FRESHDIRECT: EMPLOYEE EXODUS SLOWING SERVICE
NEW YORK — A recent employee exodus related to a federal audit of employment records at FreshDirect is likely to slow service through the end of January, the online grocery retailer said last week. “It has been challenging for us to keep up with January demand in the past, and this January we're going to have a harder time meeting your food needs than we usually do,” Steve Michaelson, chief executive officer of FreshDirect, said in an email to customers. He added that training and new hiring should bring the company back to capacity by the end of the month. As reported last week in SN, around 100 employees left or were dismissed related to the federal employment audit.
PENN TRAFFIC SHUTTERS BAKERY OPERATION
SYRACUSE, N.Y. — Penn Traffic Co. here last week said it would shutter its Penny Curtiss bakery operation, effective immediately, to focus on its core supermarket business. The company said Penny Curtiss was contributing less than 4% of Penn Traffic's annual revenues. In August, Penn Traffic reported that it had lost a significant contract to supply Aldi stores with fresh-baked goods. About 160 employees will lose their jobs as a result of the closure, Penn Traffic said. The retailer operates 103 supermarkets in four Northeastern states under the BiLo, P&C and Quality banners.
SAFEWAY, UNIONS APPROVE CALIFORNIA CONTRACT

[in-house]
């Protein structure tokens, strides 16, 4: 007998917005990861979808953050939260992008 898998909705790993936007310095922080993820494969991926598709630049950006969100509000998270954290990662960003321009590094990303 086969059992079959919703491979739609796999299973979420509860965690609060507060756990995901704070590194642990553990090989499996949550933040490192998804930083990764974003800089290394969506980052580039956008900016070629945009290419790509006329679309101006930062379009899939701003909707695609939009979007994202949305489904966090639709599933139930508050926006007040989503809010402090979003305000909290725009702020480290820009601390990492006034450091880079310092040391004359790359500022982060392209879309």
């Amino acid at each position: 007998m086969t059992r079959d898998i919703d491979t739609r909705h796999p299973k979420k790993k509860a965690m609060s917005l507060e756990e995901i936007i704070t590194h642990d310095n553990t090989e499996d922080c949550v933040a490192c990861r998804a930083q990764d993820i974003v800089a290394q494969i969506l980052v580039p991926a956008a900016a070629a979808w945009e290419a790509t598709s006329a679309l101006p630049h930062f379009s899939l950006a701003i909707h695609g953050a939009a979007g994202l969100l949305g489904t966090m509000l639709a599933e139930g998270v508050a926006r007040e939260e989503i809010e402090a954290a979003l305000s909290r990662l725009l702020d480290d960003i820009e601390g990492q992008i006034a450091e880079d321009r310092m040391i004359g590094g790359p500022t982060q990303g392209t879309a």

PLEASANTON, Calif. — Employees at Northern California Safeway stores approved a new contract last week, according to the United Food and Commercial Workers union. The four-year agreement covers about 25,000 workers at 300 Safeway stores. As previously reported, the union locals and the chain, based here, reached a tentative agreement on a new pact on Dec. 1 that calls for wage increases and what the unions described as “improvements in health care.”
REPORT ON INDIA VENTURE ‘ERRONEOUS’: KROGER
CINCINNATI — Kroger Co. here last week said that reports it was looking into real estate deals in India were “erroneous.” A Kroger spokeswoman told SN the retailer was trying to determine how it was named in an article published in India's Economic Times newspaper saying that representatives of the company had met with real estate companies for joint-venture projects in India. “We think they may have gotten us confused with another company,” Meghan Glynn, the spokeswoman, told SN. Kroger was not looking into deals in India, she added.
RUDDICK LINES UP $450 MILLION IN NEW CREDIT
MATTHEWS, N.C. — Ruddick Corp. here, the parent of the Harris Teeter supermarket chain, said it has entered a new $450 million credit agreement with a consortium of banks. The new agreement calls for the banks to offer a $350 million, five-year revolving credit facility and a $100 million term loan due Dec. 20, 2012. The credit facility includes the option for a $100 million increase and two one-year options to extend the maturity, both requiring the consent of the lenders. The company said it has retired a previous $350 million credit facility with Wachovia Bank.
THREE WIC-ONLY STORES CLOSE IN KANSAS
KANSAS CITY, Kan. — The owner of three grocery stores that specialized in offering only products approved for sale through the USDA's Women, Infants and Children (WIC) program here has closed all three locations, citing price competition from larger retailers, according to reports. The Kansas Nutrition Store here and two other locations in Topeka, Kan., and Garden City, Kan., closed after the USDA implemented new rules in 2006 that required the stores to be more price-competitive, owner David Criswell told the Kansas City Star.